overlooked, but should be part of a high-risk protocol as well,”
explains Dr. Lawrence.
4. The program is also open to women who
have been diagnosed with lobular carcinoma in situ, atypical ductal
hyperplasia or atypical lobular hyperplasia. Dr. Lawrence explains that
“these are not breast cancers, but the presence of these breast diseases
greatly increases a woman’s risk for breast cancer.” She adds that
atypical ductal hyperplasia and atypical lobular hyperplasia increase a
person’s risk of breast cancer about four- or five-fold, while lobular
carcinoma in situ increases the risk for bilateral breast cancer about
The UHS High-Risk Breast
Cancer Surveillance Program is a comprehensive, personalized program for
anyone whose risk of developing breast cancer is greater than normal.
- Clinical breast exam on a six- or 12-month interval
- Annual mammograms
- Breast ultrasound and/or breast MRI as indicated
- Education about breast cancer risk
- Personalized surveillance plan
- Prevention strategies
patients also have the opportunity to discuss any implications their
genetic mutations and/or breast cancer risk has for their family
members. “There are some patients who do not want their family members
involved, and we respect their privacy,” Dr. Lawrence notes. “However,”
she continues, “the majority of patients who are found to have a genetic
mutation want to share that information with their daughters and sons
so they can understand their potential for future risk.”
Surgical and non-surgical treatment options
Lawrence and the multidisciplinary team of breast care specialists at
the center combine the latest medical and scientific knowledge to
provide patients with surgical and non-surgical options for reducing
their risk of breast cancer.
“Some women who are at high risk
for breast cancer are reluctant to come in because they think they need
to have their breast removed, but that is not true,” Dr. Lawrence says.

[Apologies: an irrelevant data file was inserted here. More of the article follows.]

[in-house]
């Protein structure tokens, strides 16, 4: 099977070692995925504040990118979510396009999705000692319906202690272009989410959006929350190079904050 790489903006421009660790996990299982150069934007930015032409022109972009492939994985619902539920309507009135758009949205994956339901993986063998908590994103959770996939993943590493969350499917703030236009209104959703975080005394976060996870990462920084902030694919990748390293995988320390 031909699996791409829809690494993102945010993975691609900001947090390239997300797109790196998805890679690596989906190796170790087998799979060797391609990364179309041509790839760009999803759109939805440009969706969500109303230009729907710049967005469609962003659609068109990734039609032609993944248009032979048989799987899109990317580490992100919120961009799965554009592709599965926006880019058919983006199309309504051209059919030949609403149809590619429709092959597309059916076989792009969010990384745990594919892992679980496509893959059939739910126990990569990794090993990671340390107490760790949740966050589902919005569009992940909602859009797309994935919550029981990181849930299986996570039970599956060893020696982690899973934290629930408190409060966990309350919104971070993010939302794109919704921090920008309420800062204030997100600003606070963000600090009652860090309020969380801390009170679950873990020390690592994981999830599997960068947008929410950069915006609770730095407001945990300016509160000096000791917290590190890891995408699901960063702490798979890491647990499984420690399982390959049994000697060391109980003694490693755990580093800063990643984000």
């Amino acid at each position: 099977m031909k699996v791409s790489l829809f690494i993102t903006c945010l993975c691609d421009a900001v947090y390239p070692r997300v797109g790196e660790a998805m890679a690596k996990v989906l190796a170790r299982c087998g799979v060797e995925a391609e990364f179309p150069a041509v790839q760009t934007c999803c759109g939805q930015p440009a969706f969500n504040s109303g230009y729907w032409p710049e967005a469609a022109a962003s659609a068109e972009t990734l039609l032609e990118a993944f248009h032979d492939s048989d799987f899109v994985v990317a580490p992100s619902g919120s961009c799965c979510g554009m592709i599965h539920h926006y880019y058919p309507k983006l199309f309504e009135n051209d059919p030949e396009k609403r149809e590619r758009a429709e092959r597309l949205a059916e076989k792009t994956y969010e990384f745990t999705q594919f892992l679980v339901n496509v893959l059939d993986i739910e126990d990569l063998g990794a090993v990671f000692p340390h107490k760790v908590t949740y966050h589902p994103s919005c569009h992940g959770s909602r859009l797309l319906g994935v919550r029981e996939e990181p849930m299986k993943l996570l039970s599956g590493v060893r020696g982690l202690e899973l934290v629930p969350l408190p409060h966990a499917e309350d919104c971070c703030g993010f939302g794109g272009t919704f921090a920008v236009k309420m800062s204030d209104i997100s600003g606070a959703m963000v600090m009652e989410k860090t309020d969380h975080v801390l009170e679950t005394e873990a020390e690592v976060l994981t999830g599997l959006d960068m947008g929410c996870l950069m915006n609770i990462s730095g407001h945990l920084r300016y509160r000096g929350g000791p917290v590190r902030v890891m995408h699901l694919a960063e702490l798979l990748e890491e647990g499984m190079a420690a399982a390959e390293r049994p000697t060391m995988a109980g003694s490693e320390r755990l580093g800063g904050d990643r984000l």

“Women at high risk who choose to defer surgical intervention are
enrolled in our conservative observation protocol, which combines
advanced medical and surveillance methods.”
For patients who choose a more aggressive approach, UHS offers risk-reducing prophylactic (preventive) surgery.
are some patients who say, ‘I don’t want to wait until I develop breast
cancer, I would rather undergo surgery now,’” explains Dr. Lawrence.
“The risk-reducing prophylactic surgery is a procedure that many women
who have the BRCA mutation or another genetic mutation choose.”
the patient elects the conservative or aggressive approach, Dr.
Lawrence and the UHS Breast Center team are there to help.
care is established with me, my staff and I coordinate everything going
forward,” says Dr. Lawrence. “I think a big piece of what the UHS
Breast Center offers is that once a patient sets foot through our doors
everything is taken care of from that point forward. The patient doesn’t
have to try navigating through the system; it’s a built-in protocol
where he or she is transitioned along the care continuum.”
and men who believe they are at high risk for developing breast cancer
should speak to their health care provider about referral to the UHS
Breast Center or contact the center at (607) 763-5523 for additional